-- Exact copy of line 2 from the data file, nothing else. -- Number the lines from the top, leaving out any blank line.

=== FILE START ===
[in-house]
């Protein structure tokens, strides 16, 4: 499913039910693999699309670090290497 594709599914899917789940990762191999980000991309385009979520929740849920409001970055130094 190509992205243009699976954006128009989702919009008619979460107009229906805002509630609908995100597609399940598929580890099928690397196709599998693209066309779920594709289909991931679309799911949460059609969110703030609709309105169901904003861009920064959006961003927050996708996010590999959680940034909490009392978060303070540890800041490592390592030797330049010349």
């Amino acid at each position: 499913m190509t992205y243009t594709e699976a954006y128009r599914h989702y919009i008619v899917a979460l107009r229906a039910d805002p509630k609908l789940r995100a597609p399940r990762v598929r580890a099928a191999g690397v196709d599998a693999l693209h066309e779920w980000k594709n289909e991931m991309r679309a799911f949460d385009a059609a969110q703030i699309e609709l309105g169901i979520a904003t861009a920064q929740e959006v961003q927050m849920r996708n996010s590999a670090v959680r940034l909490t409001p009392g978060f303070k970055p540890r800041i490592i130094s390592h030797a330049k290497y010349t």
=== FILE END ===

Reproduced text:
């Protein structure tokens, strides 16, 4: 499913039910693999699309670090290497 594709599914899917789940990762191999980000991309385009979520929740849920409001970055130094 190509992205243009699976954006128009989702919009008619979460107009229906805002509630609908995100597609399940598929580890099928690397196709599998693209066309779920594709289909991931679309799911949460059609969110703030609709309105169901904003861009920064959006961003927050996708996010590999959680940034909490009392978060303070540890800041490592390592030797330049010349």